Homily From the 3rd Sunday in Easter

See, I'm not making this up.
See, I’m not making this up.

Last summer, I went with a group of our teenagers to Cincinnati for our youth group mission trip.  And when the service portion of the trip was completed, we did a little exploring of the city, and went to Fountain Square for this salsa dancing festival.  Now, I’m not much of a salsa dancer (or really any dancer for that matter), so I was standing off to the side, making sure our kids didn’t get into trouble or anything, when I noticed a group of men about 20 feet away that looked familiar.  And more I looked, the more familiar one of the gentlemen looked.  Could it be?  Well, yeah, I guess the Cardinals are in town this weekend…wait a second, that’s Rafael Furcal!!!  So as our group discovered this, we were going nuts, and took a big group picture.  All these other people from Cincinnati were kind of clueless as to why all these high schoolers were freaking out, but to us, this was our beloved injury prone All Star shortstop!  It made my night!

john21-7The reason I bring this up is because that feeling of recognition is something that is so incredible, it’s like nothing else in the world.  We hear in the Gospel that the disciples had a similar feeling.  They had returned to fishing, back to their old way of life.  Why?  I don’t know.  Maybe they figured the whole experience of Jesus was over with – maybe the visions they had seen of Jesus resurrected from the dead were ghosts or hallucinations or something.  Anyway, they’re minding their own business in their boat, but it sends chills down my spine to imagine that moment they recognized Jesus as he invited them to cast their nets just as he did when he had first called them three years earlier.  Jesus reached back to the most important moment of their lives and rekindled that fire in their hearts, and they had the sudden and overwhelming recognition of the one who had loved them from the beginning.  It welled up from inside of them, and St. John spoke those incredible words – “It is the Lord!”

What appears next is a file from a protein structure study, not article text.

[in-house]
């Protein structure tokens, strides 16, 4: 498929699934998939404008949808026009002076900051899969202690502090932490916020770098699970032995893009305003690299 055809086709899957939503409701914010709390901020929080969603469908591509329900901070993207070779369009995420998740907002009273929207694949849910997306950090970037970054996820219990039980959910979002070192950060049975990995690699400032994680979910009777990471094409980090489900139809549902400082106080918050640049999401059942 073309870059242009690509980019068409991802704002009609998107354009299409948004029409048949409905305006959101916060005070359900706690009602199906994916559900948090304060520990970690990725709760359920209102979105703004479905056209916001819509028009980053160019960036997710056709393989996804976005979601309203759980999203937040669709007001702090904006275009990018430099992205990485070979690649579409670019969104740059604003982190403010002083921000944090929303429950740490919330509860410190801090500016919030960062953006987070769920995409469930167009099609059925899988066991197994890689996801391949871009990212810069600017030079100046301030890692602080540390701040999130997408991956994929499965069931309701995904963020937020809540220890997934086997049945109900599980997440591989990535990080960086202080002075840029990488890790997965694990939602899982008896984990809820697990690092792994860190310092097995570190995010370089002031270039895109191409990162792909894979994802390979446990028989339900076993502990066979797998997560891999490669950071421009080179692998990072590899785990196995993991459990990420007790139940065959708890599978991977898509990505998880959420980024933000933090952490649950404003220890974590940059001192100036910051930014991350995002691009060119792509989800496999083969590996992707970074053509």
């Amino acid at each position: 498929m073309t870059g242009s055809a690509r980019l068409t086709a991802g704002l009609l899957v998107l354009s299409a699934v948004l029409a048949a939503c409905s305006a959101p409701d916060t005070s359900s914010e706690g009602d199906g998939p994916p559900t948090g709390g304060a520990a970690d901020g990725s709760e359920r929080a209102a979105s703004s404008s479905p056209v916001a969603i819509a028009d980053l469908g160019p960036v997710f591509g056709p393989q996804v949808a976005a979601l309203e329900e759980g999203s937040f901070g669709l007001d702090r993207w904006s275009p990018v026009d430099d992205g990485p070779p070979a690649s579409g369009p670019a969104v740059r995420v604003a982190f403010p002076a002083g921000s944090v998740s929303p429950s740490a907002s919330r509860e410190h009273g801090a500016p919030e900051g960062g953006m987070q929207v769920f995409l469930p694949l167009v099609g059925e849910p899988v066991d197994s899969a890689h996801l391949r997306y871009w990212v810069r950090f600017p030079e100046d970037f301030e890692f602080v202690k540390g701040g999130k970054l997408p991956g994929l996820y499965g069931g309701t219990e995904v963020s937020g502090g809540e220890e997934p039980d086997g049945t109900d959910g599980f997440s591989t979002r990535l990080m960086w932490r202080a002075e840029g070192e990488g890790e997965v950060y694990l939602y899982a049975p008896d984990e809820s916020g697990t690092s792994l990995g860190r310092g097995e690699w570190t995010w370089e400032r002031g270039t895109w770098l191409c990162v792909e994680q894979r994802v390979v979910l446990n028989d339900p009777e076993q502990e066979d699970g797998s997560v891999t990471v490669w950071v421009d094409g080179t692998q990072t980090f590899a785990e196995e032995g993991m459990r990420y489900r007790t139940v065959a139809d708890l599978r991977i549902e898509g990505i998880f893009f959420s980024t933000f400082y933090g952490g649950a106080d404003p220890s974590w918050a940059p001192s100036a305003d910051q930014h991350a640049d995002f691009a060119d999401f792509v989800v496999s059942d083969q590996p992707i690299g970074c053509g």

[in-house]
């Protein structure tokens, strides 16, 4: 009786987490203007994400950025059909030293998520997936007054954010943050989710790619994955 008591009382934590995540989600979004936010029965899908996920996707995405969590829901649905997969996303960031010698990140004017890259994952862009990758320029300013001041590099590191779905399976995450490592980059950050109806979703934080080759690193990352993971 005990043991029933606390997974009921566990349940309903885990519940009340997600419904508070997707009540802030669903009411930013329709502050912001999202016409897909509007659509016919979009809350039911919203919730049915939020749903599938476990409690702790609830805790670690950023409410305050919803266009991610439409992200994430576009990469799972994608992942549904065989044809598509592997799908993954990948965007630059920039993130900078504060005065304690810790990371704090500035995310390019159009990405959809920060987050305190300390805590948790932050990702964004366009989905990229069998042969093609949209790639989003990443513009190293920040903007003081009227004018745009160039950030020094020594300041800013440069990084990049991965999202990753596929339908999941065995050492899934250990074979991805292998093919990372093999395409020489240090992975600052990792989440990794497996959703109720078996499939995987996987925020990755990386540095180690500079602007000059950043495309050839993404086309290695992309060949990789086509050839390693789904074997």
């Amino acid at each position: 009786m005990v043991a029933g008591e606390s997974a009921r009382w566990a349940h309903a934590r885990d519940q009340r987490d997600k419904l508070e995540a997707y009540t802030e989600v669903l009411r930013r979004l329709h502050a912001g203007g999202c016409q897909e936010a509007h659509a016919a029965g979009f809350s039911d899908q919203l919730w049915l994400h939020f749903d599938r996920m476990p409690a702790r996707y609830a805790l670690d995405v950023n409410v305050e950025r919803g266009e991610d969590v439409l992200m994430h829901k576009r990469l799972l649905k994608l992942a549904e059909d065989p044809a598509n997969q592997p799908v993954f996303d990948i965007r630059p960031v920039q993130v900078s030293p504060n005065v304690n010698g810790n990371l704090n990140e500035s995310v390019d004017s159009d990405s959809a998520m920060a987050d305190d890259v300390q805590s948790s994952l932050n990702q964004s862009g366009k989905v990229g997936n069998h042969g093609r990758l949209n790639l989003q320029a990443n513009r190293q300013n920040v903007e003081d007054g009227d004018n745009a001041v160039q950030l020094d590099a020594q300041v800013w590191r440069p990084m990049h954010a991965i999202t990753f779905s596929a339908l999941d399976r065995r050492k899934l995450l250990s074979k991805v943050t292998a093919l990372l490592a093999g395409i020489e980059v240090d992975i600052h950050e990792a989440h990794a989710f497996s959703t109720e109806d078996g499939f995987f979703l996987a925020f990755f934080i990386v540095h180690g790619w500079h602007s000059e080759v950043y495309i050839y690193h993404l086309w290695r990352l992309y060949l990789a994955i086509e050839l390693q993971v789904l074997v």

It’s hard to recognize the Lord sometimes, isn’t it?  Christ is present in so many ways: in service, in kind acts for others, in prayer.  Even here in the liturgy, the catechism teaches us that there are several ways that he is present among us.  He is present in his sacraments.  He is present in the reading of the Sacred Scriptures – not just as stories, but as the Word of God made flesh in his person.  He is present in me, his unworthy priest, as I celebrate the mysteries in persona Christi capitis, in the person of Christ, allowing him to work through me to bestow grace on all of us gathered here.  He is present in the gathering of all of us, because as he has promised, “where two or three are gathered together in my name, there am I in the midst of them.”

But I think the most important way, and maybe the most difficult way for us to take seriously that Jesus is present is in the Eucharist.  How tough is that!  You come here every week.  You’re feeling tired, bored, or apathetic.  Maybe music just isn’t your thing and so you feel a little out of place.  Maybe you’re busy wrangling your children as they’re playing with their action figures.  My point is that this can so easily happen that we miss out on recognizing Christ.  In a sense, we’re back to focusing on our everyday lives, like the disciples back to their fishing nets.

Sometimes, I wish you could see what I see as a priest.  It’s pretty incredible.  I think most people think I’m not really paying attention, or that there are so many people that I can’t pick out one person or another, but let me tell you: I see everything.  I can see people falling asleep, people reading their bulletins, people leaving to go to the bathroom or leaving early.  I can see the crazy faces that people make to the baby that’s sitting the row in front of them.  I’m telling you, Mass is never dull to me, because there’s always something funny going on.  But there are really some things I wish you could see that would change you.